The Trap of Foreign Forces Along the Jordan River

(Global Security) Amitai Etzioni - In the book America and the World, former U.S. national security advisers Zbigniew Brzezinski and Brent Scowcroft recognize that Israel has a legitimate concern that if a Palestinian state is established, Iran and Syria will rush to load it with weapons and armies of Jihadists, or that Hamas will extend its policy of seeking to destroy the State of Israel to the West Bank. Brzezinski suggests "an American line along the Jordan River," while Scowcroft favors putting a "NATO peacekeeping force" on the West Bank. Most recently, a Washington Post op-ed by Brzezinski and Stephen Solarz mentioned "a demilitarized Palestinian state with U.S. or NATO troops along the Jordan River." I suggest that this idea is a dangerous trap. Abba Eban once compared a UN force stationed on the Israeli-Egyptian border, which was removed just before Nasser attacked Israel, to an umbrella that is folded when it rains. The new umbrella is not much more reliable. Second, the American troops in Iraq, and the NATO ones in Afghanistan, are unable to stop terrorist bombs and rocket attacks in those parts. There is no reason to hold that they would do better in the West Bank. Third, there are very few precedents for demilitarized states. One second after the Palestinian state is declared, many in the Arab world, Iran, and surely in Europe, not to mention Russia and China, will hold that "obviously" the new free state cannot be prevented from arming itself, whatever it says on some treaty. A strong case for a two-state solution has been made, but it better be based on the Palestinians developing their own effective forces and an Israeli presence on the Jordan River. Neither can rely on the U.S. or casualty-averse NATO to show the staying power for peacekeeping which neither mustered in Kosovo, Bosnia, or Haiti. The writer is a professor of international relations at George Washington University.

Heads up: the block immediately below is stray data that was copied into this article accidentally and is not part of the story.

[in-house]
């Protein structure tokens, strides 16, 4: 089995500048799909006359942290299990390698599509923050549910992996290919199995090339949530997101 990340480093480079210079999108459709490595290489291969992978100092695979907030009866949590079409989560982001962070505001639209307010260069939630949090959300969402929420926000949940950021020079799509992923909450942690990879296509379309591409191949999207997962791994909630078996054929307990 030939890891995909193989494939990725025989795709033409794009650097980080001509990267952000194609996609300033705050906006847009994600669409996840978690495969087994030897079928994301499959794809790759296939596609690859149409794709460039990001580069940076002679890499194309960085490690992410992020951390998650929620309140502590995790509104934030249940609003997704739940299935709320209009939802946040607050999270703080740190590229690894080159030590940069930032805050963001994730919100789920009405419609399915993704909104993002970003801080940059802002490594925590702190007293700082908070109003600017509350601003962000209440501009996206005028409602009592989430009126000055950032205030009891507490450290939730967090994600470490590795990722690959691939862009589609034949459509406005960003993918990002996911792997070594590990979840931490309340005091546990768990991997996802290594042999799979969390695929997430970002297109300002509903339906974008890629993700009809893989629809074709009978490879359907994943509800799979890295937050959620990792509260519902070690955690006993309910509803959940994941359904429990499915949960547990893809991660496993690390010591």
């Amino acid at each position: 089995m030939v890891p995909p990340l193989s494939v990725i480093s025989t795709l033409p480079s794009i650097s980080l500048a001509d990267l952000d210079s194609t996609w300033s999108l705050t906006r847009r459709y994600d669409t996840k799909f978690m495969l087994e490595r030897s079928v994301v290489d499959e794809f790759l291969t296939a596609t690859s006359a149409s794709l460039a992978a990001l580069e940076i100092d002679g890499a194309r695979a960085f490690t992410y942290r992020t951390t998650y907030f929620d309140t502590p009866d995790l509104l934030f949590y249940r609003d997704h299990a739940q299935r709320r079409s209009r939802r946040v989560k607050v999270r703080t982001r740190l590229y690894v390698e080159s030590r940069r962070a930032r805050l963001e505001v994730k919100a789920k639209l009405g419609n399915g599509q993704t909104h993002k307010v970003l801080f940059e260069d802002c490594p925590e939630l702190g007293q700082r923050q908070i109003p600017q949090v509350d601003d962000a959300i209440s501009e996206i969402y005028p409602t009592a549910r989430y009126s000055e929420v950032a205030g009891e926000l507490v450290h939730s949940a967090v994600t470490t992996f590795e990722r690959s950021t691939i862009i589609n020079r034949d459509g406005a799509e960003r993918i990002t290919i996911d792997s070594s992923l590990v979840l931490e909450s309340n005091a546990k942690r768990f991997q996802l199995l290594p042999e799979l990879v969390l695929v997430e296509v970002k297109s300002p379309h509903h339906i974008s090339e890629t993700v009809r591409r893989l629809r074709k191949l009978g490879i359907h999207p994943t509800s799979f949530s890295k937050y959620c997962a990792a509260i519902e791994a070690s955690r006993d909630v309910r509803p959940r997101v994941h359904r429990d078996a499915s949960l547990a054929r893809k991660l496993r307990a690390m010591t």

2010-04-16 09:08:17

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